Seth DuncanThis is David Geddes, chair of the Institute for Public Relations Commission on Measurement and Evaluation.

Today I am talking with Seth Duncan, Research Director at WCG, a global communications company providing integrated marketing, public relations, creative and interactive services.

Seth, to begin, why should web analytics be part of the toolkit of PR professionals today?

Web analytics are important for PR professionals because of two quickly accelerating trends. First, people are starting to rely heavily on their mobile devices for accessing news and information. This means that readers leave a traceable digital footprint every time they read a New York Times story, a Mashableblog post, a review on Yelp, or tips on Foursquare.

Second, people now interact with brands online at multiple points of the sales funnel, buying process, or communications life-cycle (whichever model resonates most). So, audiences are now leaving a traceable digital footprint when they interact with brands as well. The convergence of these trends is exciting for the PR industry because web analytics make it possible to make direct measurement connections between digital news consumption, brand engagement on social networks and, in some cases, actual sales through an e-commerce. This ability to bridge the gap between online media outputs and outcomes using web analytics is already an important part of digital planning and evaluation for PR professionals and I expect it will become ubiquitous over the next few years.

How can companies that do not sell products through their website – or are not selling any products at all – use web analytics to optimize PR campaigns?

Web analytics data has the clearest applications for marketing communications, especially for e-commerce. However, there are plenty of other target audience behaviors, beyond sales, that can be tracked using web analytics. If your organization does not sell products through its website, you can try to measure sales leads through alert subscriptions, white paper downloads, or clicks on a “contact us” button.

Or, if you are trying to build an audience for your corporate blog, you might measure the number of return visitors each month or the length of time people are spending at the blogs. If an organization is trying to facilitate any sort of online interaction with customers, analysts, journalists, or employees, there will always be a valid web metric for measuring the target behavior. You might just have to be a bit more creative in developing the metric if your audience’s target behavior does not occur directly on your website.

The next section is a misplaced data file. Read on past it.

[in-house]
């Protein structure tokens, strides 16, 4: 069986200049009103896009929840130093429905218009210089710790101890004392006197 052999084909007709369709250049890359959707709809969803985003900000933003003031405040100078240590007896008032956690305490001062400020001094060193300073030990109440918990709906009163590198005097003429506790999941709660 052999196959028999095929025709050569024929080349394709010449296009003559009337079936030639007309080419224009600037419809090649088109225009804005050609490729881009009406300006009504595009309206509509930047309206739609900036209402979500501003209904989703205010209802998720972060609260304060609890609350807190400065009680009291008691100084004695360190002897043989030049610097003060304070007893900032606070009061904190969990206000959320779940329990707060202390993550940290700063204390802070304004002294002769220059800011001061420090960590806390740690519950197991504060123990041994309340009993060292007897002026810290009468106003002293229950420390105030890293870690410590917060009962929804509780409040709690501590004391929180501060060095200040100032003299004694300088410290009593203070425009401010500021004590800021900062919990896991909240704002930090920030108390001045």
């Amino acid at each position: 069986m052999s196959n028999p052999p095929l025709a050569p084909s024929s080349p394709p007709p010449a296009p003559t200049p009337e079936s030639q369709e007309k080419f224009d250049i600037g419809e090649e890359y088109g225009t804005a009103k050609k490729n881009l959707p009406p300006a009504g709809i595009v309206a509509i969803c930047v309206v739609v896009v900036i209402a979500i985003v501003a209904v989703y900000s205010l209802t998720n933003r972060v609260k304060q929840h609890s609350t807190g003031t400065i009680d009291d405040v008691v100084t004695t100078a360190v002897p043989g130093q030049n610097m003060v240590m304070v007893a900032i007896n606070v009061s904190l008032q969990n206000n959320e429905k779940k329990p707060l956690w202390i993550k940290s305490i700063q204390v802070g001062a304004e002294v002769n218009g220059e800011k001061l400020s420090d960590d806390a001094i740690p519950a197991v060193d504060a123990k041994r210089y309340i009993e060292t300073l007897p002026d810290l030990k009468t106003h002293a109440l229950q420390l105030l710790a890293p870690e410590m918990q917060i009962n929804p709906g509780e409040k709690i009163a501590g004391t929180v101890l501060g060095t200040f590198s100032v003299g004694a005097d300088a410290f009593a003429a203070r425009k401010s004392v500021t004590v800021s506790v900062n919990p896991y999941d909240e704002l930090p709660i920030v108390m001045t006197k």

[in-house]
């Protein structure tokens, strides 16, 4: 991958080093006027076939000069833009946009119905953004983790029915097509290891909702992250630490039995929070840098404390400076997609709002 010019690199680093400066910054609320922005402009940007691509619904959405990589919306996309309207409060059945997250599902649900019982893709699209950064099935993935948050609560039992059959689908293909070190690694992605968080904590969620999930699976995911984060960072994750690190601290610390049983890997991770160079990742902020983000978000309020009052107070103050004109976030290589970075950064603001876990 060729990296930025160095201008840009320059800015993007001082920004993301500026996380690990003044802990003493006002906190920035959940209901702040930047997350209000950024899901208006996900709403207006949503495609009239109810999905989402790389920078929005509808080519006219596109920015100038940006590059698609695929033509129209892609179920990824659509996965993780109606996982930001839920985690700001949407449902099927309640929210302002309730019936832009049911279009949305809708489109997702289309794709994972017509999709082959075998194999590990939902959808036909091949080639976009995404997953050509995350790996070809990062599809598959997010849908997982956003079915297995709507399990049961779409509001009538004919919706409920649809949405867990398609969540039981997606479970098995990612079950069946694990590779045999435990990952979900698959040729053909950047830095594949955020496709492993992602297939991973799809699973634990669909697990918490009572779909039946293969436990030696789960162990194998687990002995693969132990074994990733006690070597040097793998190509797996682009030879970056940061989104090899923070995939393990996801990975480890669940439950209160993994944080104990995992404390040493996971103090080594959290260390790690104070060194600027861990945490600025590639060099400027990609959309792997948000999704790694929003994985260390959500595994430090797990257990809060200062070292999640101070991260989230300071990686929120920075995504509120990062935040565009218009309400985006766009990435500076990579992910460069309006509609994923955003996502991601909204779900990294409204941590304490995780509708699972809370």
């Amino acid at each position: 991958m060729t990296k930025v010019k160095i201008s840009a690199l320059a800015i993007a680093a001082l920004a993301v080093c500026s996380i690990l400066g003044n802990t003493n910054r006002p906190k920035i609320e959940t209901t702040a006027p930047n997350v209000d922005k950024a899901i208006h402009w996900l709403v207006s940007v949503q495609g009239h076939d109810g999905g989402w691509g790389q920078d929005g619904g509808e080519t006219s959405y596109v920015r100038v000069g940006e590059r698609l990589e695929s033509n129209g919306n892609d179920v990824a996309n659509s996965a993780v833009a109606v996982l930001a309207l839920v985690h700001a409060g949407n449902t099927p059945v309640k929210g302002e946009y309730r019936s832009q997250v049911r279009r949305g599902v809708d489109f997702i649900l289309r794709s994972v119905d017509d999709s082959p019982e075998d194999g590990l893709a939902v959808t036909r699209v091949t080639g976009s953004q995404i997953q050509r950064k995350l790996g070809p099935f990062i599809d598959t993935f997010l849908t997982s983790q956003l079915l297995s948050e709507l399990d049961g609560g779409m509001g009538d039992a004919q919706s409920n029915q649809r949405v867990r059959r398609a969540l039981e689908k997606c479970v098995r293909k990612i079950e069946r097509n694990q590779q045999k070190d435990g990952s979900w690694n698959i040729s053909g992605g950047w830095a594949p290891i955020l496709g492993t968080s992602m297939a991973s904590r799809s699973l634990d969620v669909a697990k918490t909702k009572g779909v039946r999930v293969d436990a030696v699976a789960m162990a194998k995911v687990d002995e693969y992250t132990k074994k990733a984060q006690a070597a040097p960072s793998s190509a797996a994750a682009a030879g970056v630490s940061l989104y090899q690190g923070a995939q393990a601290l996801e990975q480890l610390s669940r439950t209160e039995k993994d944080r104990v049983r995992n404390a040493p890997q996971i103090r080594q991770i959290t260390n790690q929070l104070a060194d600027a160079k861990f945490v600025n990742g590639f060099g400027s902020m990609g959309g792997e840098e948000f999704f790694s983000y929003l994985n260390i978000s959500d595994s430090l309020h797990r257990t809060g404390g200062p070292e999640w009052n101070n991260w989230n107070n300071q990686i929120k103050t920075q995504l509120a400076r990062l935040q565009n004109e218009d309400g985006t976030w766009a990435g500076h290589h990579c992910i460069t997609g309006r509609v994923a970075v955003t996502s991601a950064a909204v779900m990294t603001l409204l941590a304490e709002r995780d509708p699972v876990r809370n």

Let’s go to a hot topic. What is engagement?

That’s both hot and difficult to answer. Like other concepts that get floated around PR and marketing (e.g., influence), engagement can mean many things to different people. When I hear or say “engagement” in PR or marketing circles, I interpret it as a broad term that is synonymous with “behavior towards the organization or its immediate audience”, usually pre- or post-purchase.

I like to keep our industry-level definition of engagement broad because I think people can engage with an organization in a variety of ways. People might re-Tweet a story about an organization in mainstream media. I would consider that engagement because someone has behaved in a way that demonstrates interest in the organization and wants to share information about the organization with his or her online social network. In other cases, someone might engage directly with the organization by either Tweeting at them, visiting their website, or physically walking into a store or office and talking to a company representative. People can engage with organizations in limitless ways.

So if you see “engagement” in a broad sense, what does that mean for how we should measure engagement?

Since I think that engagement is a very broad term for our industry, I think that PR professionals need to be painstakingly specific when they define engagement for their organization or campaign. It’s not possible to operationally define measurement as “any behavior related to an organization” and start collecting data. The operational definition for engagement must be specific to organizational and campaign goals. This is a simplistic example. If you have a campaign goal of attracting job applicants from elite universities, you might operationally define engagement as number of repeat visitors on your organizations’ blog that originated from the selected schools (which you obtain using web analytics). Defining engagement in a way that is relevant and focused on your goals will save you a lot of potential measurement headaches and budget. If the engagement metrics are focused, they’ll also make a great deal more sense to others in your organization.